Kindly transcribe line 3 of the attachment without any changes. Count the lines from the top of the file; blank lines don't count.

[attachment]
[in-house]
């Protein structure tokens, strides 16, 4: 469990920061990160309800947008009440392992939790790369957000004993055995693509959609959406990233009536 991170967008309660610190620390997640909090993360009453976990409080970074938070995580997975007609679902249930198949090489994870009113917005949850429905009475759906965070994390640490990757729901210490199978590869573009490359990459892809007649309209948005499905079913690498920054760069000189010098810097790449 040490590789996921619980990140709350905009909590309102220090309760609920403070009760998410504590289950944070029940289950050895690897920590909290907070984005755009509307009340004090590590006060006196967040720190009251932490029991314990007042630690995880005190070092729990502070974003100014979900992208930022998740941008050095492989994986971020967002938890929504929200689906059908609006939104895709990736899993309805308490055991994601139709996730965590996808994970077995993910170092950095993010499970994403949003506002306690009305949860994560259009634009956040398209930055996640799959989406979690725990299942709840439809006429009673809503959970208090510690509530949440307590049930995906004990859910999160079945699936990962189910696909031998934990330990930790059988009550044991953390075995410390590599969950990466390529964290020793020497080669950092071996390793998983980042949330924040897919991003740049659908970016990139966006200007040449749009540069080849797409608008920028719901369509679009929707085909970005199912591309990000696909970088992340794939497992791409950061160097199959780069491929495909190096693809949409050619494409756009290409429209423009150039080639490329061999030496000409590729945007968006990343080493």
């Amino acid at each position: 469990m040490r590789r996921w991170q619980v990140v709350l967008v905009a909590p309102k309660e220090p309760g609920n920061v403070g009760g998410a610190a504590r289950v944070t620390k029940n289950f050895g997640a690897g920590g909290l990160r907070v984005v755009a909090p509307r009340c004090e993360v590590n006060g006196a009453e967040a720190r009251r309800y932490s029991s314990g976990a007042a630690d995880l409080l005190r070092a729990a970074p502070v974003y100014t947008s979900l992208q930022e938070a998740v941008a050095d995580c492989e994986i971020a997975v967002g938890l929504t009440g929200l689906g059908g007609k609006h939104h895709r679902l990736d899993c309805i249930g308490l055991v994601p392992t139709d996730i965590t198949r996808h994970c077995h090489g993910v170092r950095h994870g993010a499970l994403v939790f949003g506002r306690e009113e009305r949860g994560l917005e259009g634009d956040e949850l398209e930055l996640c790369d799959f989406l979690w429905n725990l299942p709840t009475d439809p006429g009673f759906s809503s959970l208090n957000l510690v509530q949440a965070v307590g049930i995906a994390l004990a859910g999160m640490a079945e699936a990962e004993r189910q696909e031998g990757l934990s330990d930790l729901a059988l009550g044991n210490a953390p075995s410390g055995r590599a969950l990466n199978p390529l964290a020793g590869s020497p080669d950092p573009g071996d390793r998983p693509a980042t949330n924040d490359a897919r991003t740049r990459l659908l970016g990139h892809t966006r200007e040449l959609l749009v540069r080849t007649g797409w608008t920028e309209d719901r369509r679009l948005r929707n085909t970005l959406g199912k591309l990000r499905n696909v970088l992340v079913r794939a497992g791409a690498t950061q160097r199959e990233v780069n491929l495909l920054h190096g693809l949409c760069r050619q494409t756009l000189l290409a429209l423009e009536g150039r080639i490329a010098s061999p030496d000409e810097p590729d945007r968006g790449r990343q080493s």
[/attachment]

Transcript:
């Amino acid at each position: 469990m040490r590789r996921w991170q619980v990140v709350l967008v905009a909590p309102k309660e220090p309760g609920n920061v403070g009760g998410a610190a504590r289950v944070t620390k029940n289950f050895g997640a690897g920590g909290l990160r907070v984005v755009a909090p509307r009340c004090e993360v590590n006060g006196a009453e967040a720190r009251r309800y932490s029991s314990g976990a007042a630690d995880l409080l005190r070092a729990a970074p502070v974003y100014t947008s979900l992208q930022e938070a998740v941008a050095d995580c492989e994986i971020a997975v967002g938890l929504t009440g929200l689906g059908g007609k609006h939104h895709r679902l990736d899993c309805i249930g308490l055991v994601p392992t139709d996730i965590t198949r996808h994970c077995h090489g993910v170092r950095h994870g993010a499970l994403v939790f949003g506002r306690e009113e009305r949860g994560l917005e259009g634009d956040e949850l398209e930055l996640c790369d799959f989406l979690w429905n725990l299942p709840t009475d439809p006429g009673f759906s809503s959970l208090n957000l510690v509530q949440a965070v307590g049930i995906a994390l004990a859910g999160m640490a079945e699936a990962e004993r189910q696909e031998g990757l934990s330990d930790l729901a059988l009550g044991n210490a953390p075995s410390g055995r590599a969950l990466n199978p390529l964290a020793g590869s020497p080669d950092p573009g071996d390793r998983p693509a980042t949330n924040d490359a897919r991003t740049r990459l659908l970016g990139h892809t966006r200007e040449l959609l749009v540069r080849t007649g797409w608008t920028e309209d719901r369509r679009l948005r929707n085909t970005l959406g199912k591309l990000r499905n696909v970088l992340v079913r794939a497992g791409a690498t950061q160097r199959e990233v780069n491929l495909l920054h190096g693809l949409c760069r050619q494409t756009l000189l290409a429209l423009e009536g150039r080639i490329a010098s061999p030496d000409e810097p590729d945007r968006g790449r990343q080493s």